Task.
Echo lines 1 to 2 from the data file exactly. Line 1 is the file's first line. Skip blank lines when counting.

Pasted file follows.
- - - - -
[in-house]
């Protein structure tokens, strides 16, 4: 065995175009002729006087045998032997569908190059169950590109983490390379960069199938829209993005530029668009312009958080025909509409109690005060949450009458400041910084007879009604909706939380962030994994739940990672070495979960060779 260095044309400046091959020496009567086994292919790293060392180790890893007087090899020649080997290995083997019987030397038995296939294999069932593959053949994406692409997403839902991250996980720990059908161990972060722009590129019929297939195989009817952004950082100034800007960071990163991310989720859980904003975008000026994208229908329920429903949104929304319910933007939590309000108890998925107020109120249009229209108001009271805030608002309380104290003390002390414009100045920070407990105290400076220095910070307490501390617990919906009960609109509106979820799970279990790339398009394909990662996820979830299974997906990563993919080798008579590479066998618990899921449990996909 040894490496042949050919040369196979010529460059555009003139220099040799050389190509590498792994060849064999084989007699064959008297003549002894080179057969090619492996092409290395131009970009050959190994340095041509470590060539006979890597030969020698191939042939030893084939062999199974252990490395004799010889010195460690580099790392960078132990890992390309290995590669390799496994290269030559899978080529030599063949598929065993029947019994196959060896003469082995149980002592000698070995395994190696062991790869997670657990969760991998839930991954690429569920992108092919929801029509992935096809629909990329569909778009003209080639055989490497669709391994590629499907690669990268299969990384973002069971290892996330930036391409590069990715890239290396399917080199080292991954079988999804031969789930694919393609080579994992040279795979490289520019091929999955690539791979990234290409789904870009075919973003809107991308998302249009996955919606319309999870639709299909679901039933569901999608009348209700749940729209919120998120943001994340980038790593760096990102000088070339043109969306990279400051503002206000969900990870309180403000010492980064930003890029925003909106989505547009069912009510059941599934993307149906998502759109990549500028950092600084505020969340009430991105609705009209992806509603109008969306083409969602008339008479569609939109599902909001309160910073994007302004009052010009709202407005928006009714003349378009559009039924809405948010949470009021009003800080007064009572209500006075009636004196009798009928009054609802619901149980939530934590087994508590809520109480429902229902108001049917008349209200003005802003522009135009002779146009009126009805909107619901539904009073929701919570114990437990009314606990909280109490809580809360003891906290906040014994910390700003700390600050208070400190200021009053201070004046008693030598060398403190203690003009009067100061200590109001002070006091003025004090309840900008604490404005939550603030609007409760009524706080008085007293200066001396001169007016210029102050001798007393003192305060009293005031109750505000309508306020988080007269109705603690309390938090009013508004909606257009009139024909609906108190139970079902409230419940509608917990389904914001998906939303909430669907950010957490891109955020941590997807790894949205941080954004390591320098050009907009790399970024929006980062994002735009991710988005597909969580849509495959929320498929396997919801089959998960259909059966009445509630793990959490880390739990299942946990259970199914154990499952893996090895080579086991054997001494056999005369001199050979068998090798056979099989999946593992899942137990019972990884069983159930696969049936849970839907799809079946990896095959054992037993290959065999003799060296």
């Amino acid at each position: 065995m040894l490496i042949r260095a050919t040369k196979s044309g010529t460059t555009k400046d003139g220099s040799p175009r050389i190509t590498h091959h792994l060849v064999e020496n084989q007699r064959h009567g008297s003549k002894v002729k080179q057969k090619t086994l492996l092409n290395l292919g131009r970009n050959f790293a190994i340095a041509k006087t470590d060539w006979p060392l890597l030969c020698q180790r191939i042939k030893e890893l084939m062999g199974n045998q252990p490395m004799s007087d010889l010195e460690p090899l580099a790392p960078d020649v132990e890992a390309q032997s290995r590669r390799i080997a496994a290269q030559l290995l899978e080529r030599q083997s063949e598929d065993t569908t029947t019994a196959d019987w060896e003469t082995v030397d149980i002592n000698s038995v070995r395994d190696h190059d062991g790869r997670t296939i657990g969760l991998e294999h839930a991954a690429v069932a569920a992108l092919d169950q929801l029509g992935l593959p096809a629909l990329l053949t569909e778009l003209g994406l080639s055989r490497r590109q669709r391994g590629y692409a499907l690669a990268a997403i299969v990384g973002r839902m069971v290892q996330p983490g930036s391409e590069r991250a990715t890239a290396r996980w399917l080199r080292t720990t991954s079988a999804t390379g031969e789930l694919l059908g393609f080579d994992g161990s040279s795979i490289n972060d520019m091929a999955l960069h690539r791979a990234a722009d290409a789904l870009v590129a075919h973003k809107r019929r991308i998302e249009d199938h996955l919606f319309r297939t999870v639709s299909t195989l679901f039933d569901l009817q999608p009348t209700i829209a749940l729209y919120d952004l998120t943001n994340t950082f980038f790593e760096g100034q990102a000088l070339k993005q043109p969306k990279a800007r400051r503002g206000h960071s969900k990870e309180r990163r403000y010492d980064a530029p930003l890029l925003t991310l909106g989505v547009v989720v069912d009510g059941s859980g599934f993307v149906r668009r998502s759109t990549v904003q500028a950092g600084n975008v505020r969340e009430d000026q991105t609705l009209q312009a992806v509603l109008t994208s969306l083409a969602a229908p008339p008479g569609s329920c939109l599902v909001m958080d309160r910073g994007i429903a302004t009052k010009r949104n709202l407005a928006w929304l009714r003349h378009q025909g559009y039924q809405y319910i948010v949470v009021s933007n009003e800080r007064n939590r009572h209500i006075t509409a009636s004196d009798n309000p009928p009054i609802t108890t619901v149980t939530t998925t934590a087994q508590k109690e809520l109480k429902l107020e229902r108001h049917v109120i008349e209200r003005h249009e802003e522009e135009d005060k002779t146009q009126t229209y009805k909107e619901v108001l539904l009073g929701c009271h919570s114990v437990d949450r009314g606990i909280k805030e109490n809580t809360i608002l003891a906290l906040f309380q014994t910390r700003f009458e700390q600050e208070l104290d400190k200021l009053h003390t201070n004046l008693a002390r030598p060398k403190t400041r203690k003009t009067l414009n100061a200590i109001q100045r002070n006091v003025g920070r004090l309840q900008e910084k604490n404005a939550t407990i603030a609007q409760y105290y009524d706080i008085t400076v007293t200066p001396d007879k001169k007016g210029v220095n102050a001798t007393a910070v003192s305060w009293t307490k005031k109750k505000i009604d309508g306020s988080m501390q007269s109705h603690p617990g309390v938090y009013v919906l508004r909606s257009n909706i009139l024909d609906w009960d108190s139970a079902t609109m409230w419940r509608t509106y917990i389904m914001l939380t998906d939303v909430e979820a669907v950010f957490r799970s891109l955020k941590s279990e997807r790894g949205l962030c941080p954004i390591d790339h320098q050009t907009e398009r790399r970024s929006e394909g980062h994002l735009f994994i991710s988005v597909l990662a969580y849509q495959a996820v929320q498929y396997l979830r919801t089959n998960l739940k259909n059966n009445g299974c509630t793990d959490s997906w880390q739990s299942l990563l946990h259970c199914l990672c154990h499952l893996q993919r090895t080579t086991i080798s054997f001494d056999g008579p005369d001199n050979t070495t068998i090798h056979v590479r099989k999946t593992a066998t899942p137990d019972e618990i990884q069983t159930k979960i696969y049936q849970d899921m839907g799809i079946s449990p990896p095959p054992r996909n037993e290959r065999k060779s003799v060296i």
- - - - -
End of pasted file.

[in-house]
């Protein structure tokens, strides 16, 4: 065995175009002729006087045998032997569908190059169950590109983490390379960069199938829209993005530029668009312009958080025909509409109690005060949450009458400041910084007879009604909706939380962030994994739940990672070495979960060779 260095044309400046091959020496009567086994292919790293060392180790890893007087090899020649080997290995083997019987030397038995296939294999069932593959053949994406692409997403839902991250996980720990059908161990972060722009590129019929297939195989009817952004950082100034800007960071990163991310989720859980904003975008000026994208229908329920429903949104929304319910933007939590309000108890998925107020109120249009229209108001009271805030608002309380104290003390002390414009100045920070407990105290400076220095910070307490501390617990919906009960609109509106979820799970279990790339398009394909990662996820979830299974997906990563993919080798008579590479066998618990899921449990996909 040894490496042949050919040369196979010529460059555009003139220099040799050389190509590498792994060849064999084989007699064959008297003549002894080179057969090619492996092409290395131009970009050959190994340095041509470590060539006979890597030969020698191939042939030893084939062999199974252990490395004799010889010195460690580099790392960078132990890992390309290995590669390799496994290269030559899978080529030599063949598929065993029947019994196959060896003469082995149980002592000698070995395994190696062991790869997670657990969760991998839930991954690429569920992108092919929801029509992935096809629909990329569909778009003209080639055989490497669709391994590629499907690669990268299969990384973002069971290892996330930036391409590069990715890239290396399917080199080292991954079988999804031969789930694919393609080579994992040279795979490289520019091929999955690539791979990234290409789904870009075919973003809107991308998302249009996955919606319309999870639709299909679901039933569901999608009348209700749940729209919120998120943001994340980038790593760096990102000088070339043109969306990279400051503002206000969900990870309180403000010492980064930003890029925003909106989505547009069912009510059941599934993307149906998502759109990549500028950092600084505020969340009430991105609705009209992806509603109008969306083409969602008339008479569609939109599902909001309160910073994007302004009052010009709202407005928006009714003349378009559009039924809405948010949470009021009003800080007064009572209500006075009636004196009798009928009054609802619901149980939530934590087994508590809520109480429902229902108001049917008349209200003005802003522009135009002779146009009126009805909107619901539904009073929701919570114990437990009314606990909280109490809580809360003891906290906040014994910390700003700390600050208070400190200021009053201070004046008693030598060398403190203690003009009067100061200590109001002070006091003025004090309840900008604490404005939550603030609007409760009524706080008085007293200066001396001169007016210029102050001798007393003192305060009293005031109750505000309508306020988080007269109705603690309390938090009013508004909606257009009139024909609906108190139970079902409230419940509608917990389904914001998906939303909430669907950010957490891109955020941590997807790894949205941080954004390591320098050009907009790399970024929006980062994002735009991710988005597909969580849509495959929320498929396997919801089959998960259909059966009445509630793990959490880390739990299942946990259970199914154990499952893996090895080579086991054997001494056999005369001199050979068998090798056979099989999946593992899942137990019972990884069983159930696969049936849970839907799809079946990896095959054992037993290959065999003799060296």